The last time we checked, the churchs head office here denies the existence of such a ban. Attempts to contact them this week have proven futile. Lets hope that one day theyll tell us their side of the story in relation to the latest development in this saga.
Meanwhile, whatever the truth is, judging from what weve been told so far, the group in Samoa this week does have a very strong argument. We have no doubt that they have been marginalised. No one deserves to be treated like that.
According to lawyer Leuluaialii, the decision is degrading, unfair and illegal. Shes absolutely correct.
And after meeting Prime Minister Tuilaepa, she said they are more than happy with the outcome. First she said Prime Minister Tuilaepa is extremely supportive of their plight. Second, she said the Prime Minister has given them an undertaking that he would write directly to the leaders of the Mormon Church in Australia.
What such a letter would say and what they hope it would achieve, Leuluai did not say.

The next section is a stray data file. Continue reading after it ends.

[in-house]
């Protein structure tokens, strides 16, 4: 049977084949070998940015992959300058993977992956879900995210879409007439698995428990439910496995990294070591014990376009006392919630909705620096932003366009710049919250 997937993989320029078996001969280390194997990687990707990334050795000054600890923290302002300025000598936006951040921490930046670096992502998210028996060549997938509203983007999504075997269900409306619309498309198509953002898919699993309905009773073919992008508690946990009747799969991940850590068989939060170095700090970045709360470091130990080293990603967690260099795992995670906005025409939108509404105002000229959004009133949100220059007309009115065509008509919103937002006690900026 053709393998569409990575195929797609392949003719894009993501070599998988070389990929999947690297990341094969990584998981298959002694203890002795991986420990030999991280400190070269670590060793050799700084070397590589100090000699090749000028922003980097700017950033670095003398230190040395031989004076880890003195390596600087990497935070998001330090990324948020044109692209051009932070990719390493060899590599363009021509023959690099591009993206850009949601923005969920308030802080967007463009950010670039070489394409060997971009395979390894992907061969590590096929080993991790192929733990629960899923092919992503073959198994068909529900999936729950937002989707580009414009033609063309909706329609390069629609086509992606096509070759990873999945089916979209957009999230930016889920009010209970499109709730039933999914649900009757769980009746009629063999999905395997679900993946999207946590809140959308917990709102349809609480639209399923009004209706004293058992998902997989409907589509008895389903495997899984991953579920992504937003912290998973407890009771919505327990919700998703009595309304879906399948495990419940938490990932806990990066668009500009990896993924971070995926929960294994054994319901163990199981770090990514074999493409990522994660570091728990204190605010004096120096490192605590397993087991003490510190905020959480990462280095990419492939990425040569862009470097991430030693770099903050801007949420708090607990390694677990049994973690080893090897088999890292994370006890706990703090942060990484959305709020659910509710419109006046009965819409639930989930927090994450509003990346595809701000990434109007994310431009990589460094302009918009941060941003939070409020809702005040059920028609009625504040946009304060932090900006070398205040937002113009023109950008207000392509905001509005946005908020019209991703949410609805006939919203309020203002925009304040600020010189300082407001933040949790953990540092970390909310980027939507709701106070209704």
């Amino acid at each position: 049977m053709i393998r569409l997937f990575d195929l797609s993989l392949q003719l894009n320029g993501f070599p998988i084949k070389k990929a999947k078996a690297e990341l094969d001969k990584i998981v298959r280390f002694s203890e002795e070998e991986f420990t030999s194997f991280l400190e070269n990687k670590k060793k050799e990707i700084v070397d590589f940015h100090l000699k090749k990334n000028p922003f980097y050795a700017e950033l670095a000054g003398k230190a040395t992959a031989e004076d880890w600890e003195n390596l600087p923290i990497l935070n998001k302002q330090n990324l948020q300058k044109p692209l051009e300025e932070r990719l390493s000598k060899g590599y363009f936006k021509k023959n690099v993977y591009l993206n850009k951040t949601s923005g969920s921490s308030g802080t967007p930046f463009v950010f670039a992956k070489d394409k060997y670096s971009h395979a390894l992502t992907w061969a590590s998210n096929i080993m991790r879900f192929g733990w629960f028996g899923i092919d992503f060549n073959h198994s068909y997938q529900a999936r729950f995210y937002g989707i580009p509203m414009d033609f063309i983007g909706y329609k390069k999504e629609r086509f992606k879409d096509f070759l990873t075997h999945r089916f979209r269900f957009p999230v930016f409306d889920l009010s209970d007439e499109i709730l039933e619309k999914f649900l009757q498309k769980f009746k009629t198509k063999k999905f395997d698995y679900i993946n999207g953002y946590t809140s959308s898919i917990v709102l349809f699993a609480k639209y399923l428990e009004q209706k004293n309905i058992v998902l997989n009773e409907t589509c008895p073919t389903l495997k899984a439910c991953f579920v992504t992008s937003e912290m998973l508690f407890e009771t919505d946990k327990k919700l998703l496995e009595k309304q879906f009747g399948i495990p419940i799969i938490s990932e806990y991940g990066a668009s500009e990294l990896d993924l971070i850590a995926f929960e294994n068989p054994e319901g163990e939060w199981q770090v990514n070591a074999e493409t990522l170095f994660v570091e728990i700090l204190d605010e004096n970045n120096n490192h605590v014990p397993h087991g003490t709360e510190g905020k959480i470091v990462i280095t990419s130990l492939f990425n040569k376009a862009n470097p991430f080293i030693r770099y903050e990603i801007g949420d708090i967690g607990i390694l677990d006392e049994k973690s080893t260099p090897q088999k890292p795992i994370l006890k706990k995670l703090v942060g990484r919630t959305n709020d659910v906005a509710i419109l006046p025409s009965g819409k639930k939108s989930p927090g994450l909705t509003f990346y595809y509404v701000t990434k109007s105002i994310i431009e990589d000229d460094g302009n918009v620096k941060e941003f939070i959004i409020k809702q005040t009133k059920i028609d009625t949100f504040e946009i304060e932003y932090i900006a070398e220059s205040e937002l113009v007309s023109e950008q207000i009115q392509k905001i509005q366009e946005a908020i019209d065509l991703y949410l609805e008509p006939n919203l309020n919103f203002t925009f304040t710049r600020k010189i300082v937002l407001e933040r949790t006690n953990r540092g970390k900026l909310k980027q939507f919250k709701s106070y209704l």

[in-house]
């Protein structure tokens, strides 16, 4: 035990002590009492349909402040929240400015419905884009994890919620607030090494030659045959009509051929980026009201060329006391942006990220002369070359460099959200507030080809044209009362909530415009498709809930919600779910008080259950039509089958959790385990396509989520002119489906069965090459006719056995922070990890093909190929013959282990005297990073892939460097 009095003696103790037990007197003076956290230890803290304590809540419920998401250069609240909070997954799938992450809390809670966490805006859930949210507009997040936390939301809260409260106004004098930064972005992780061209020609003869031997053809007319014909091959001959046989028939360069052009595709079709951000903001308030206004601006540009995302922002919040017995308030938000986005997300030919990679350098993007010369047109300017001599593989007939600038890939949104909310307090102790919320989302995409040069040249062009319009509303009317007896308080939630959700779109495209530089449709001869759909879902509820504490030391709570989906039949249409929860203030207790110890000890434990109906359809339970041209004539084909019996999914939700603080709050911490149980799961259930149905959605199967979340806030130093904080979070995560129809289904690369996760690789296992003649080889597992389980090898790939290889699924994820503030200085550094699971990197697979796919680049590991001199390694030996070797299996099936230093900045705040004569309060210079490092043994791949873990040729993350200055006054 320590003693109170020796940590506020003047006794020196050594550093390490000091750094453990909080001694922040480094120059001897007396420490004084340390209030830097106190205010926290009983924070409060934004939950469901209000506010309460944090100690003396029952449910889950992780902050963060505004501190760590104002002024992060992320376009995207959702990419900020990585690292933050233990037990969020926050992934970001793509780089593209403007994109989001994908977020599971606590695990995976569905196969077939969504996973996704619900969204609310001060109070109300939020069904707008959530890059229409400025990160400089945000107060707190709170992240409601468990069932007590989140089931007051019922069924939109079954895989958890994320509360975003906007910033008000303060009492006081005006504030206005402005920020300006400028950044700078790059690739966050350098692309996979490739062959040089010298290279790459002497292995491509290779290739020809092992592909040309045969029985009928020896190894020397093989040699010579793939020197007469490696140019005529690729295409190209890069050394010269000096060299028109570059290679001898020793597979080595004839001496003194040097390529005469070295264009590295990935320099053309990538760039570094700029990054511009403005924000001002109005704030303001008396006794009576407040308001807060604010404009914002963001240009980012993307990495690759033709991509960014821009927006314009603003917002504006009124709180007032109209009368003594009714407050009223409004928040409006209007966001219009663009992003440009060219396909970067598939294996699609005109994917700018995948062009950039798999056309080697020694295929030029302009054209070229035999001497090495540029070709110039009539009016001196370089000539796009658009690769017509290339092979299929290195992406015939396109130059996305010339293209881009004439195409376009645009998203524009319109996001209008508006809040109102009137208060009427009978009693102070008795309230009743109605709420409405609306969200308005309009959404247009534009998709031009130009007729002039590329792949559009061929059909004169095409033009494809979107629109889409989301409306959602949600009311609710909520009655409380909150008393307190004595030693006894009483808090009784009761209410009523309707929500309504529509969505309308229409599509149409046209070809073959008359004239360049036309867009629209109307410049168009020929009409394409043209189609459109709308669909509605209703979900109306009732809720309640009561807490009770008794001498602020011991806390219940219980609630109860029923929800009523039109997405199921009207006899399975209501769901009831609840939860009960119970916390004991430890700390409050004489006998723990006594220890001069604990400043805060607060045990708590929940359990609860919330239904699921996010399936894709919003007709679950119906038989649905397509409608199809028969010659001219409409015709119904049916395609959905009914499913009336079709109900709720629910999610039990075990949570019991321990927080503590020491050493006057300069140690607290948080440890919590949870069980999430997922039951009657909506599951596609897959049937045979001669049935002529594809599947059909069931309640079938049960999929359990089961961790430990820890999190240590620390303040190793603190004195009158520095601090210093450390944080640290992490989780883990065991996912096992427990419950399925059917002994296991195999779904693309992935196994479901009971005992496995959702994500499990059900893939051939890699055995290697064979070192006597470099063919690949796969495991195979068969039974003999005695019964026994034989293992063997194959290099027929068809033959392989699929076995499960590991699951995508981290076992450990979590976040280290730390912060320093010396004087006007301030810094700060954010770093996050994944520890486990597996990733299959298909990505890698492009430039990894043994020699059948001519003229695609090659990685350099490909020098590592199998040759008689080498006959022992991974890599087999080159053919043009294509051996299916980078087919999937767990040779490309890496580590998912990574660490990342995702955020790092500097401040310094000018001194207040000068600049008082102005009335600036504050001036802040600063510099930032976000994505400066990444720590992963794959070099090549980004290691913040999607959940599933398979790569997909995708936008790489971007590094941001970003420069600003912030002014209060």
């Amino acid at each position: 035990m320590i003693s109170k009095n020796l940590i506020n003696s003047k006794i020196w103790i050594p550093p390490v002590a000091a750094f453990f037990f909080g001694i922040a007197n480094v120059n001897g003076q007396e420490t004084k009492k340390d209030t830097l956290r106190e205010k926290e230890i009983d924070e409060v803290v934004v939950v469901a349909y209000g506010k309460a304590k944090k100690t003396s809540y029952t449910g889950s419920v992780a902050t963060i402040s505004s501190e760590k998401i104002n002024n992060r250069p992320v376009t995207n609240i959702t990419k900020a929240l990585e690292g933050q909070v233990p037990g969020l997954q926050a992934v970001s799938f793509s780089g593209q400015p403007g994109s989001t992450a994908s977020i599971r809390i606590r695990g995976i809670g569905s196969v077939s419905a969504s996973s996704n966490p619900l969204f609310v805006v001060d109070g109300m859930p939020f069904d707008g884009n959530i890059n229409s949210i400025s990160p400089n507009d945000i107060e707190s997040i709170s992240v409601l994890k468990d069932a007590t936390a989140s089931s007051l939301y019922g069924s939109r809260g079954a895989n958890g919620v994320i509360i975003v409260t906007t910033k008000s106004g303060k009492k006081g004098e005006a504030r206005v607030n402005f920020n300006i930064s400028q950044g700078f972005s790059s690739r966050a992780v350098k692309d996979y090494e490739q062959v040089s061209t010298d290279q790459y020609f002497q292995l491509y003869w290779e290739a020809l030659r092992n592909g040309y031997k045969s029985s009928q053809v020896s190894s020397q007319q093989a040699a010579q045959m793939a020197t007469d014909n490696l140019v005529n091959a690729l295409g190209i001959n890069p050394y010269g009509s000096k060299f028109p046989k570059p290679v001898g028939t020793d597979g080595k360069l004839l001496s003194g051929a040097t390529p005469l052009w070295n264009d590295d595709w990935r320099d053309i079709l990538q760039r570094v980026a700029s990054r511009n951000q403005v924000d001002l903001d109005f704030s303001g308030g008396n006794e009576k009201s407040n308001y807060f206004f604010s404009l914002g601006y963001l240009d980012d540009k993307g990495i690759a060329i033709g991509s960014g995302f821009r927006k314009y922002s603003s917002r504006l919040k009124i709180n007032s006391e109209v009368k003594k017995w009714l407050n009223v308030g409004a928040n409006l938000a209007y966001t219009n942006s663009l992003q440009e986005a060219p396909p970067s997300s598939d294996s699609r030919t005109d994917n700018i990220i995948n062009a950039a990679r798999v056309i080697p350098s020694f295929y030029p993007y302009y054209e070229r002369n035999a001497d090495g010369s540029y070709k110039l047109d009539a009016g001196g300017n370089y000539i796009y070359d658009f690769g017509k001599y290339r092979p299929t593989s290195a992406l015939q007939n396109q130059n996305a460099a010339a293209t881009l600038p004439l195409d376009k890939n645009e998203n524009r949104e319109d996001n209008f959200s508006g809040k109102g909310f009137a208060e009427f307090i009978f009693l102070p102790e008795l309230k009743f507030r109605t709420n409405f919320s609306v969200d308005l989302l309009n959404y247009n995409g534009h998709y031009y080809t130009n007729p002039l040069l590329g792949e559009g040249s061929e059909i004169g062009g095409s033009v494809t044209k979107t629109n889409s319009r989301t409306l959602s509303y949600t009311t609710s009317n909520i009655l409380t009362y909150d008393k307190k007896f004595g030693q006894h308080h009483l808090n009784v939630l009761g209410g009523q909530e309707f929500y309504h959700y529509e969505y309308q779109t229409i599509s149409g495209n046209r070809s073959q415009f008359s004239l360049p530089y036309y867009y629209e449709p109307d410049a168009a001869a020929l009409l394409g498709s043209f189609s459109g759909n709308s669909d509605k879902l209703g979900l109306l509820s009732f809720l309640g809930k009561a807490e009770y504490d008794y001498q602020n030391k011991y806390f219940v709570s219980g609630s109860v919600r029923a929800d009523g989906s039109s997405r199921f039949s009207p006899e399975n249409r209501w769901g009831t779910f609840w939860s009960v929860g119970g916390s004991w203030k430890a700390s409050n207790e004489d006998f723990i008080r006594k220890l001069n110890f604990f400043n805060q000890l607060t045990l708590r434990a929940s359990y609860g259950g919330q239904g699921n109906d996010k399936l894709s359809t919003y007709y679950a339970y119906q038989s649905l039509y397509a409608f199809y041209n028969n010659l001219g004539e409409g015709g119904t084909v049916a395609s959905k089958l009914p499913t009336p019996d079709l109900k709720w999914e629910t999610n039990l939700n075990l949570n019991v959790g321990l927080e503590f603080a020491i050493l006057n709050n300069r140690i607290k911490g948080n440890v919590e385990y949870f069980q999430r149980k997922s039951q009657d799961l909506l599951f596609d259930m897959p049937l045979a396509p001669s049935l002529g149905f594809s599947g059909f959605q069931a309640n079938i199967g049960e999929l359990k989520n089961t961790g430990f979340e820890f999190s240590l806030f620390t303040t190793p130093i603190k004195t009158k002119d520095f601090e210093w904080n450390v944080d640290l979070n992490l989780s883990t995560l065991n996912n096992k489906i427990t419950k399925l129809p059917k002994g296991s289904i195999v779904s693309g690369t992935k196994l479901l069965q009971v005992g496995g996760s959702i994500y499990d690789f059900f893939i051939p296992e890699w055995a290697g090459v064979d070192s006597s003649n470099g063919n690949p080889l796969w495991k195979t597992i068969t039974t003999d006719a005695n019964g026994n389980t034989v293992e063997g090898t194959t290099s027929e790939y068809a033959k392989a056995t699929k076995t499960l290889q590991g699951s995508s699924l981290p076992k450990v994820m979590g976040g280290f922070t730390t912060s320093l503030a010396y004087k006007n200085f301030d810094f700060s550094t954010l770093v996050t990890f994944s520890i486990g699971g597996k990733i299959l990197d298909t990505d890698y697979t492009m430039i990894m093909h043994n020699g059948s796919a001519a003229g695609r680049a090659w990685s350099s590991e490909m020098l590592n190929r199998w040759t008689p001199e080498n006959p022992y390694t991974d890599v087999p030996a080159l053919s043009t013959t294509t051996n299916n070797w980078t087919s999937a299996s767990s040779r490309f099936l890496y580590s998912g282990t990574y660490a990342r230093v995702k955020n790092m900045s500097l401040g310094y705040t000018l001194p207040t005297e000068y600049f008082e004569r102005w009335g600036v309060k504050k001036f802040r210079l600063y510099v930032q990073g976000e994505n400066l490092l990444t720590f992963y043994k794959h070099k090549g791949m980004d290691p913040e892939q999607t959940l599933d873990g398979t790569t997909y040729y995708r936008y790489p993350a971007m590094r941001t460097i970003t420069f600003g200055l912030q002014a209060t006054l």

Lets imagine for a moment. Would the Mormon Church in Australia shiver at the thought of the almighty Prime Minister of Samoa writing to them? Would they run and hide in fear at the thought that theyve upset the all-powerful Tuilaepa?
Come to think of it, maybe the Samoan language ban could be an issue on the agenda for the first meeting between Tuilaepa and Australias new Prime Minister, Tony Abbott? Who knows?
But then again, Mr. Abbott and the Mormon Church in Australia might just laugh at the Prime Minister. They might write back to remind him about the comments he made about the Samoan language in relation to the jewel of the Teuila Festival, the Miss Samoa Pageant.
Didnt he say that the Samoan language would only get you duck eggs? Now, if he doesnt value the Samoan language during a pageant about Samoans for Samoans, why should he care about the Samoan language elsewhere?
Perhaps the Prime Minister should have told the group from Brisbane how he really feels. After all, he is the one who said the language needed to promote Samoa to the world is English not Samoan. And since the Samoans in Brisbane have made Australia their home, they might like to remember that English is that countrys main language. Which means the Prime Minister should encourage them to worship in English.